Revised suit alleges Portland church, former pastor and lawyer engaged in racketeering, unemployment fraud
Feds pursue dozens of suspected Oregon fraud cases tied to pandemic business aid
Jailbird Harvey Weinstein Caught Red-Handed With Illegal Milk Duds
James Bond Gets His Grossest Gadget Ever in Mark Millar’s 007 Pastiche
Exploring the Enduring Mystery of Crete’s Phaistos Disc
‘The Batman’ Star Paul Dano Says Saran Wrap Doesn’t Want to Be Associated With Riddler’s Costume
Georgia Man Gets 3 Years Prison for Using COVID Funds to Buy a Pokémon Card
Scotland Apologizes for History of Witchcraft Persecution
The Unique Pleasures of a Mystery Novel with a High Death Count
For the Love of Murderous Women
This artist creates sculptures of mundane objects using the pages of vintage books.
$1.7M in NFTs Stolen From Crypto VC by Hackers
At 73, He Adds New Jersey Hit Man to His Criminal Résumé
How Does Language During Sex Translate Across Cultures?
New Orleans rescinds little-known century-old ban on jazz in schools
A pickleball player, 71, drew marks on a public court. He faces a felony.
Buddhist Monks Keep Getting Arrested for Corruption, Murder and Drug Trafficking
Hackers Who Stole $50 Million in Crypto Say They Will Refund Some Victims
American released after being held in Russia for similarity to James Bond
Words of the Month
fib (n.) “a lie,” especially a little one, “a white lie,” 1610s, of uncertain origin, perhaps from fibble-fable “nonsense” (1580s), a reduplication of fable (n.).
fib (v.) “tell trifling lies,” 1680s, from fib (n.). Seldom, if ever, transitive. Related: Fibbed; fibbing; fibbery. (etymonline)
Amazon closing its bookstores, 4-Star shops
Red Rocks Abandons Amazon Palm-Scanning Tech After Artist-Led Protest
House panel flags Amazon and senior executives to Justice Department over potentially criminal conduct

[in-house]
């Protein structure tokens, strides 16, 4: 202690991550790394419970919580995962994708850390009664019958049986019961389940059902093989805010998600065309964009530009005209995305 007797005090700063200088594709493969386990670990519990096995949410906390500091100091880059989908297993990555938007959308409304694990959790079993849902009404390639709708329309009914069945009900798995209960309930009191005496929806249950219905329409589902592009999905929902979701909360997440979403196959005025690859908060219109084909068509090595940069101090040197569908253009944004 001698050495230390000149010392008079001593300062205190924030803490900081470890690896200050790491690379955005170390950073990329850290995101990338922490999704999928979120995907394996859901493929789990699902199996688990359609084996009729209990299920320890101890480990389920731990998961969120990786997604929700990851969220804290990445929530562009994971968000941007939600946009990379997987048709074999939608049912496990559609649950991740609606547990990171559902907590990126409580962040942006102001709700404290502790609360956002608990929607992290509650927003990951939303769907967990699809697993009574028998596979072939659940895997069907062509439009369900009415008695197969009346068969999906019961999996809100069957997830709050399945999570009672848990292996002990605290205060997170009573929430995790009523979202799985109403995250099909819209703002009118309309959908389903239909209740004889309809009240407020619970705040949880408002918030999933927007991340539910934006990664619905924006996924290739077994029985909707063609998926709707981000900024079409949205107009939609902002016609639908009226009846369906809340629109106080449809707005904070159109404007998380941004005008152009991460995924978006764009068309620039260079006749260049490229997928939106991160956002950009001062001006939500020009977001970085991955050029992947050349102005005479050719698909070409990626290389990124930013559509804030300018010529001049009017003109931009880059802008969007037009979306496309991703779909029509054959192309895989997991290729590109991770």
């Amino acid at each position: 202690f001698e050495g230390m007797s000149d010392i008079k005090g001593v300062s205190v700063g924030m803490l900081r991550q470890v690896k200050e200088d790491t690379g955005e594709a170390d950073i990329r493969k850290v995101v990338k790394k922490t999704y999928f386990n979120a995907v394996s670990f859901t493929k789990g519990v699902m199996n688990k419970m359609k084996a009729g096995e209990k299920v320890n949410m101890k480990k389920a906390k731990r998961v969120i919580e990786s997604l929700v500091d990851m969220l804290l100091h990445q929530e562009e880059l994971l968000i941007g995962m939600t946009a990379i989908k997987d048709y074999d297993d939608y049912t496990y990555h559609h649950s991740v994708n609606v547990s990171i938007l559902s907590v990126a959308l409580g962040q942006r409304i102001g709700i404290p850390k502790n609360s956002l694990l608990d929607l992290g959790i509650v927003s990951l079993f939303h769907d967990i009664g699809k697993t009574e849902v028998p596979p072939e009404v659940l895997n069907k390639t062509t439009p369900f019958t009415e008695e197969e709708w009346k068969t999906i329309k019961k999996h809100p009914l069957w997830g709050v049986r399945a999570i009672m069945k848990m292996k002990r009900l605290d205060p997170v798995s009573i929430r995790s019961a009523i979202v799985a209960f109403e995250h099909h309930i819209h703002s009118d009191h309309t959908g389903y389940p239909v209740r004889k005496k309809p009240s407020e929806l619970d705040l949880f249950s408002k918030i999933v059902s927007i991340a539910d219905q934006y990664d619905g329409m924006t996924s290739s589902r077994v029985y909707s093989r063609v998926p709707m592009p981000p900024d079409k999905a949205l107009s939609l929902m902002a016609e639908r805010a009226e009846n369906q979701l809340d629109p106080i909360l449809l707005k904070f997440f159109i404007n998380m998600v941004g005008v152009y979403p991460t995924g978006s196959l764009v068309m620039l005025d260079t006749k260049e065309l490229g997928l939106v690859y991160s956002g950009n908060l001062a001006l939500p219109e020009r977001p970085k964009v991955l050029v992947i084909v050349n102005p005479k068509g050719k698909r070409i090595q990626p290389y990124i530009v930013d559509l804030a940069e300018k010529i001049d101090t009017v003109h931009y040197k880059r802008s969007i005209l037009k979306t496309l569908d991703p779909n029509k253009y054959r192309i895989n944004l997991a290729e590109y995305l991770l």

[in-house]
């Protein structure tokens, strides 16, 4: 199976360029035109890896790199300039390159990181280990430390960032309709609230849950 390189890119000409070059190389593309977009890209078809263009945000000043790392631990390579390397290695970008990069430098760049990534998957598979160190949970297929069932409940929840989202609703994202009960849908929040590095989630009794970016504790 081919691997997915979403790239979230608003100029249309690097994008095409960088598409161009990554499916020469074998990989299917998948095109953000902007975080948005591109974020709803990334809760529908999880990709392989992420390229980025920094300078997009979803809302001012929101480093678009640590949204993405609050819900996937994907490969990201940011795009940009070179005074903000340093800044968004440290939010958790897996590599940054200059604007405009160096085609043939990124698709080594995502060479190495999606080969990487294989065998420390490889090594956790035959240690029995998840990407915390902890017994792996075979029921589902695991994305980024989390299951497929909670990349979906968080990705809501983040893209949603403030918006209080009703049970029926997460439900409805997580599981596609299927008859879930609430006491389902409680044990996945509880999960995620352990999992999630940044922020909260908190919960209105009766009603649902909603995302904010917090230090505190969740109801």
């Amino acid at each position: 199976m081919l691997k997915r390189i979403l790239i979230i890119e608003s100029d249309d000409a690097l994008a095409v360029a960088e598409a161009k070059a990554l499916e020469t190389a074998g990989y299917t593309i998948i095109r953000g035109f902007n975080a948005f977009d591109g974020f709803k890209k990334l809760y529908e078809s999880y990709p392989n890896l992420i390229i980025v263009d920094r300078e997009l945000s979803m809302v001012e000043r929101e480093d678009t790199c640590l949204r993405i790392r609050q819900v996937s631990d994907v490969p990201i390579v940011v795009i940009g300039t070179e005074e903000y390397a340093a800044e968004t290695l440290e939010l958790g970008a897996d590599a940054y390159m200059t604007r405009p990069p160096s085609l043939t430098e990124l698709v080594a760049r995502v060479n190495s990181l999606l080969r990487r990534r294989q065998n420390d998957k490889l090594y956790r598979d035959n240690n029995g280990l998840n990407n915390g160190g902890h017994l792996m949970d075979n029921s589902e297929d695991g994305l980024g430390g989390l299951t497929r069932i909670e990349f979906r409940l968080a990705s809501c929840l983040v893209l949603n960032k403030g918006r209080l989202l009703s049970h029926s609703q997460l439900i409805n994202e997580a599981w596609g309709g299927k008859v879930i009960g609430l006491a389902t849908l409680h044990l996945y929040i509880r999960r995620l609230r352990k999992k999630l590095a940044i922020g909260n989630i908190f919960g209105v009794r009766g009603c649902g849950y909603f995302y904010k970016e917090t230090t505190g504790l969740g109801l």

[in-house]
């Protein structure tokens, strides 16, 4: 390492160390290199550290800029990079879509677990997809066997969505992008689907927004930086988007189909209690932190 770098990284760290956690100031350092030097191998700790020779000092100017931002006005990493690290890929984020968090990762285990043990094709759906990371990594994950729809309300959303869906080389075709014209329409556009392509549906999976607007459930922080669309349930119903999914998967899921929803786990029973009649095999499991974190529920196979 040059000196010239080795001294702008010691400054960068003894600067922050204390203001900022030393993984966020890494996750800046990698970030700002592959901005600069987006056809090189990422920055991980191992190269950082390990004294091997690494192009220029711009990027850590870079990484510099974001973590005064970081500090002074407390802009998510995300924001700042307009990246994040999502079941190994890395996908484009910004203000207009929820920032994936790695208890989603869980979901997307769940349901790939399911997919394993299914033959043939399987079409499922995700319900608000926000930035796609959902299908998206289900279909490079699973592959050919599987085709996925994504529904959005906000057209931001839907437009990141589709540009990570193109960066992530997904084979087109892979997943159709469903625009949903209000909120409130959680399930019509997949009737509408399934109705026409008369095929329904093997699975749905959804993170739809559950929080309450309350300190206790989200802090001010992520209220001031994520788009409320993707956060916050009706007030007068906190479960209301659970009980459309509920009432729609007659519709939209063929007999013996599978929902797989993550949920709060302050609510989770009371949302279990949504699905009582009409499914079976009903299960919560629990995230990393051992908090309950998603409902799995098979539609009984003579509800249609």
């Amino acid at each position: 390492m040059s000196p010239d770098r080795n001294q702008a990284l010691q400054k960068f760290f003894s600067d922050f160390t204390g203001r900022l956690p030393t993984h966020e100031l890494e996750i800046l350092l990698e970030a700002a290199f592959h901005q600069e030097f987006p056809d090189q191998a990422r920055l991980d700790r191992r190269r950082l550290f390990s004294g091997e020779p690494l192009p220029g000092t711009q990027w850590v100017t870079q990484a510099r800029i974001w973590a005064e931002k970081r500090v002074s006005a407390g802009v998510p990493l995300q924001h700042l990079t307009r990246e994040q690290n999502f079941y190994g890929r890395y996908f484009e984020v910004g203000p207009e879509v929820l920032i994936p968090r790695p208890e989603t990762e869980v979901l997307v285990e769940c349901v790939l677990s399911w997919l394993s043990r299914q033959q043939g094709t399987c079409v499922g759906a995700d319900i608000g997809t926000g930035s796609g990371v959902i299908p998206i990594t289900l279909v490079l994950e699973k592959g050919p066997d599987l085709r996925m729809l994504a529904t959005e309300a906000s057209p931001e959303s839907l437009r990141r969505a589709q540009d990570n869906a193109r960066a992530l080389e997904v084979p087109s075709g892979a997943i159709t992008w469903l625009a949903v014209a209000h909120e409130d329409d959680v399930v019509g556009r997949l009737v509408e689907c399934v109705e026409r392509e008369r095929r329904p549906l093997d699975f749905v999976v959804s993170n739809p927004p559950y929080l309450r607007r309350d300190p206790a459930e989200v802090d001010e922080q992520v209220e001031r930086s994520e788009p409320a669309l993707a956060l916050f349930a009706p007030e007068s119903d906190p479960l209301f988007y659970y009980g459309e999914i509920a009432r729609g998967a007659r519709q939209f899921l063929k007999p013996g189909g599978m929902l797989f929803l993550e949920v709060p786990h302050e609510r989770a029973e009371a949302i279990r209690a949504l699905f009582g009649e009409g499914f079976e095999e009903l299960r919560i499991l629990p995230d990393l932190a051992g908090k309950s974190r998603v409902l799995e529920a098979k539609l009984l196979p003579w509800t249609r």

Seattle Pride cuts Amazon as a sponsor
Mandatory meetings reveal Amazon’s approach to resisting unions
Here are the finalists for this year’s $50,000 Joyce Carol Oates Prize.
Lambda Literary Award Finalists
2022 National Book Critics Award winners
Meet the six designers shortlisted (including the winner) for the Oxford Bookstore Book Cover Prize
A winner of this year’s Windham-Campbell Prizes dropped out of the literary scene for 40 years.
Words of the Month
warlock (n.) Old English wærloga “traitor, liar, enemy, devil,” from wær “faith, fidelity; a compact, agreement, covenant,” from Proto-Germanic *wera- (source also of Old High German wara “truth,” Old Norse varar “solemn promise, vow”), from PIE root *were-o- “true, trustworthy.” Second element is an agent noun related to leogan “to lie” (see lie (v.1); and compare Old English wordloga “deceiver, liar”).
Original primary sense seems to have been “oath-breaker;” given special application to the devil (c. 1000), but also used of giants and cannibals. Meaning “one in league with the devil” is recorded from c. 1300. Ending in -ck (1680s) and meaning “male equivalent of a witch” (1560s) are from Scottish. (etymonline)
Philip K Dick: the writer who witnessed the future
Waterstones acquires Blackwell’s, the UK’s biggest independent bookseller
Houston Museum to Restore Rare Hebrew Prayer Book